Ad Fontes

Politics, Theology and Christian Humanism

A Glorious Revolution?

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King Billy comes to Devon

King Billy comes to Devon

I’m surprised at how many momentous events in British history go unmarked, and wonder if some of them are actively hidden lest we start to rethink our settled establishment.

On this day* in 1688, William of Orange landed at Torbay, Devon (my home county), with Dutch troops and began a march on London that began our very own coup d’état: the Glorious Revolution. Most modern commentators will begin this story with the wisecrack that it was neither glorious nor a revolution, yet the Glorious Revolution is fundamental to an understanding of the British constitution today.

The problem with monarchies is what to do with a bad king. Elected presidents serve for a limited term, and can be ousted by a constitutional process. However, the British constitution provides no mechanism for ousting bad kings. That’s not to say that it can’t be done. We only have to look as far back as 1936 to see a British monarch be forcibly removed. Edward David Windsor was removed on account of his proposed marriage to a US divorcée, a rather meaningless moral qualm. However, it is apparent that his avid support for Adolf Hitler and the Nazi cause, his non-stop racism as governor of the Bahamas and his criminal activity as a currency speculator were not the kind of traits one would expect in a British head of state.

Throughout the 17th century, Britain was blighted by a succession of bad kings. The Stuart family were a selfishly extravagant and power hungry bunch of autocratic rulers who dabbled in politics, religion and warfare, always placing their own self-interest above that of their peoples. It took a long and bloody civil war to oust Charles Stuart sr in 1649. In 1660, with no consensus on how to develop the Commonwealth government, Charles Stuart jr was made king with certain limitations. However, it was his brother James Stuart jr who renewed the autocratic tendencies of his father. James seems to have become quite devoted to Catholicism and gradually came to despise Protestantism, and as such can be seen as an advocate for freedom of expression. Whereas his elder brother had exercised his freedom of expression in debauchery, James chose a far more controversial path. It must be remembered that in the European politics of the time Catholicism also stood for monarchical absolutism, making it very attractive for a monarch who wished to get his hands on more power. What often goes unmentioned is James’s summary dismissal of Protestants from official positions and his creation of a standing army under Catholic officers. Understandably, Parliament saw that all the freedoms from tyranny that had been fought for against James’s father were imperilled.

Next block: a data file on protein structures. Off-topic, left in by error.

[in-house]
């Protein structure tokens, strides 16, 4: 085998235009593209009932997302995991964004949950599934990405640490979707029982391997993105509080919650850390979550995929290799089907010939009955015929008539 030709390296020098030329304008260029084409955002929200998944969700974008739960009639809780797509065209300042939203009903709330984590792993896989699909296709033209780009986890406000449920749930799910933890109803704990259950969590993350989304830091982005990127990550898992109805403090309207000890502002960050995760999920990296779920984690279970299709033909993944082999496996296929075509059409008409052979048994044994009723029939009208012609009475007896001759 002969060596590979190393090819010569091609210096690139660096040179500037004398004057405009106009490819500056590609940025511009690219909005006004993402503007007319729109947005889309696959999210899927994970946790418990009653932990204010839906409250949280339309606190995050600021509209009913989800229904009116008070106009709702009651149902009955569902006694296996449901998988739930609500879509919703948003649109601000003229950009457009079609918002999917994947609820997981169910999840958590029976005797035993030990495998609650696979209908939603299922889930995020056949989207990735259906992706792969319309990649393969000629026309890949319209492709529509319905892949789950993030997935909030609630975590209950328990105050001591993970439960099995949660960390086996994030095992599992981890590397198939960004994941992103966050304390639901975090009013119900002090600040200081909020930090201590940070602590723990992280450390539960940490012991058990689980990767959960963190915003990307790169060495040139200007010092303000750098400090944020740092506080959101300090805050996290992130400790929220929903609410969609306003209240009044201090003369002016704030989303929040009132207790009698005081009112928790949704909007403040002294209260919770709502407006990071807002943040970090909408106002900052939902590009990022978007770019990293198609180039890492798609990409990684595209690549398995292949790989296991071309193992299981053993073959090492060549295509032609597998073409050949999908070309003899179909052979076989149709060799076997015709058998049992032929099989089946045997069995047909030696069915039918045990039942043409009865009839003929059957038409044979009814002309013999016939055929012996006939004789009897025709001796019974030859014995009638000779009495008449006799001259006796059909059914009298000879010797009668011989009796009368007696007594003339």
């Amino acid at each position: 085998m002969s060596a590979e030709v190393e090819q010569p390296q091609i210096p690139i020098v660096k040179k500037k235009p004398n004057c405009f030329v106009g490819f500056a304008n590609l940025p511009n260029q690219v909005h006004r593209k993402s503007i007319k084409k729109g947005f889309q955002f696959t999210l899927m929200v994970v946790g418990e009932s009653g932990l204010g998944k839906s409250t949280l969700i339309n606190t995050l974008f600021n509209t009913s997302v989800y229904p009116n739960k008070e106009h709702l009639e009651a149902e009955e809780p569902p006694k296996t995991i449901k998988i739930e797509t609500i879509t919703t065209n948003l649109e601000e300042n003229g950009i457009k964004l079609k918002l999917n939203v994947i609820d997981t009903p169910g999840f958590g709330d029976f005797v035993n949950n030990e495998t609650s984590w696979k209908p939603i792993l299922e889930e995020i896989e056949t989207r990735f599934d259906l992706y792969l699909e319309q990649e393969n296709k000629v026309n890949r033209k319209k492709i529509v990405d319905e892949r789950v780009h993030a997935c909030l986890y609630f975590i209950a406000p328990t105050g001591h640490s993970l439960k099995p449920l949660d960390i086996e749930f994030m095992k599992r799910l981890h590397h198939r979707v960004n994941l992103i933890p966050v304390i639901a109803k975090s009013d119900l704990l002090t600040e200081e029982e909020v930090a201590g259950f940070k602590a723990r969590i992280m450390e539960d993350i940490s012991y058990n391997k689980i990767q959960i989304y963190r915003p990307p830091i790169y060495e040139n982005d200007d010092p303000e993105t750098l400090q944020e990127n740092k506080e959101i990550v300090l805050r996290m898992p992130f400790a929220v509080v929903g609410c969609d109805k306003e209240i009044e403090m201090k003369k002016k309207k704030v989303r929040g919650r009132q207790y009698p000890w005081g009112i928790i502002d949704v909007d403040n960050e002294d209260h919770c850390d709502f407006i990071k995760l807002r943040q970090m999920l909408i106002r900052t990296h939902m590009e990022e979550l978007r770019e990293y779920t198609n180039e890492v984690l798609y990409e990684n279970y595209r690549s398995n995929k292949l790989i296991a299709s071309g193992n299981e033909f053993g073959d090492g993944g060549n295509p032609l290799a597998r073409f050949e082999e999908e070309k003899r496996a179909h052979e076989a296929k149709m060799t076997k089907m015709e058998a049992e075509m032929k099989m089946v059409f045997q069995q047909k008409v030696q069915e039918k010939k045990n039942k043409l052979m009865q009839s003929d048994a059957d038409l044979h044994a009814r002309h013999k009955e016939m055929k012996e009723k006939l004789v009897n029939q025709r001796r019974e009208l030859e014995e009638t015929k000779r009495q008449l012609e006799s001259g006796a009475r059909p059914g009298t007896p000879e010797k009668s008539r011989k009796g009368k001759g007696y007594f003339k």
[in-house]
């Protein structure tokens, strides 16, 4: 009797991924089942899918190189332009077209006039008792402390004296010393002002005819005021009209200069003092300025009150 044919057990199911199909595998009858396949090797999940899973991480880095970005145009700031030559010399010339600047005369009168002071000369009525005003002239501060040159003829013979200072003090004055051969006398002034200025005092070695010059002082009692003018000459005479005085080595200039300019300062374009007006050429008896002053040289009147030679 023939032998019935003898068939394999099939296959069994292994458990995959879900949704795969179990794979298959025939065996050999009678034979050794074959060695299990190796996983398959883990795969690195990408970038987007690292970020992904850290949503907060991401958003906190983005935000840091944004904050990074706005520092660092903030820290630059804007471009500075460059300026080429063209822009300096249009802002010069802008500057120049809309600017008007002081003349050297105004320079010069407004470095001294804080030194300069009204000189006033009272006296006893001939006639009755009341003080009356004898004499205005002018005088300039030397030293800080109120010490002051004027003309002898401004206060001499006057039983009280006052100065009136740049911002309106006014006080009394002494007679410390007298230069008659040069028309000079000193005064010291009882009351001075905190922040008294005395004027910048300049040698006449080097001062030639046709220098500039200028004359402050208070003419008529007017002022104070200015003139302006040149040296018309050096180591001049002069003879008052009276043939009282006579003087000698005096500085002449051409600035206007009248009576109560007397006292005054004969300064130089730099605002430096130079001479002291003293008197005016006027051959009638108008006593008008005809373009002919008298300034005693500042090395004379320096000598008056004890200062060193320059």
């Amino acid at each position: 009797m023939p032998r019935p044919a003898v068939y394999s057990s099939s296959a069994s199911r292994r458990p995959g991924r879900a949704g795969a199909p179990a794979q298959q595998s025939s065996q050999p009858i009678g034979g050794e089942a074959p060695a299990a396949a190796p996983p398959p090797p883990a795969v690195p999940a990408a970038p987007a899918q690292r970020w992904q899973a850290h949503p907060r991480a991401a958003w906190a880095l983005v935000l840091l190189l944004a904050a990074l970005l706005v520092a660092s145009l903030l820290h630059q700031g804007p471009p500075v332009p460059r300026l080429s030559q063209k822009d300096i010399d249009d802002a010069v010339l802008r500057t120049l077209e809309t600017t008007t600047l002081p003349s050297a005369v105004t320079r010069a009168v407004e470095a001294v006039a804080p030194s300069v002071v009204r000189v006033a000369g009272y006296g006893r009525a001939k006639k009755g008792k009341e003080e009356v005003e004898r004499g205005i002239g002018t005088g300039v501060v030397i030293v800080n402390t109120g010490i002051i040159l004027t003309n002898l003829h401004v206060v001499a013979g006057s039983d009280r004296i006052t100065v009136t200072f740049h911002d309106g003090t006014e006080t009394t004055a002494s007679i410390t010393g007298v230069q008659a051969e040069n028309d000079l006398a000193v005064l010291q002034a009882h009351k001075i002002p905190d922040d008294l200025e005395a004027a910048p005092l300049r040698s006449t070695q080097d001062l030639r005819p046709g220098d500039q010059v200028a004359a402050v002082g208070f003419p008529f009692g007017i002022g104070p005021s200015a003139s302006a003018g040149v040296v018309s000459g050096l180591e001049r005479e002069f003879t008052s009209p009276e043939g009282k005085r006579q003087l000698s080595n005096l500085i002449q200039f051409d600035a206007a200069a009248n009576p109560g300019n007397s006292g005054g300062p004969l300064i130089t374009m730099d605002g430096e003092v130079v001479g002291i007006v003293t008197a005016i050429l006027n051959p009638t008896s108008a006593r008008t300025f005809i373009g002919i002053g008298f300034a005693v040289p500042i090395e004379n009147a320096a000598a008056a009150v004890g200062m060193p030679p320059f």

There are many details, but a majority in Parliament favoured ousting James and replacing him with his daughter Mary and her husband William of Orange, who was Stadhouder of the major provinces of the Dutch Republic. Trying to avoid this looking like a foreign invasion, Mary and William requested that a formal invitation be issued, and received a letter signed by seven English notables (including Henry Compton, Bishop of London) saying that they would rise up in support of a military expedition to England. William landed near Brixham in Devon with around 20,000 troops, of whom around 200 were the descendants of African plantation-slaves from the Dutch colony of Suriname. On 9 November, these Black soldiers marched triumphantly as guards of honour surrounding William at the head of the column into my home town, Exeter. On 9 December, the only major engagement in the Glorious Revolution was fought at Reading by fewer than a thousand soldiers, resulting in around fifty casualties.

The royal family fled to France that night, but James was captured by fishermen and returned to London. There followed some protracted period where no one really knew who was running the country. Until William put James in such a position where he was achieving little and could easily escape, letting him flee unhindered to France on 23 December. Mary and William eventually were crowned joint monarchs and a Bill of Rights was drawn up regulating their ability to wield political power, so that raising an army, taxation and declaring war could only be done with the consent of Parliament.

Neither glorious nor a revolution, this was the moment when Britain struck a deal to say that we’ll have a monarch as long as they abide by the rules set down by Parliament and recognise. It also gives us precedent for changing a monarch who interferes in political processes.

* The landing was made on 15 November according to the Gregorian calendar, which is in general use today and was used in parts of Europe at the time. However, the same day is 5 November according to the Julian calendar which was official in Britain until 1752.

Author: Gareth Hughes

A priest of the Church of England, who is Chaplain of Hertford College, Oxford, and doing Syriac research at Oxford University.

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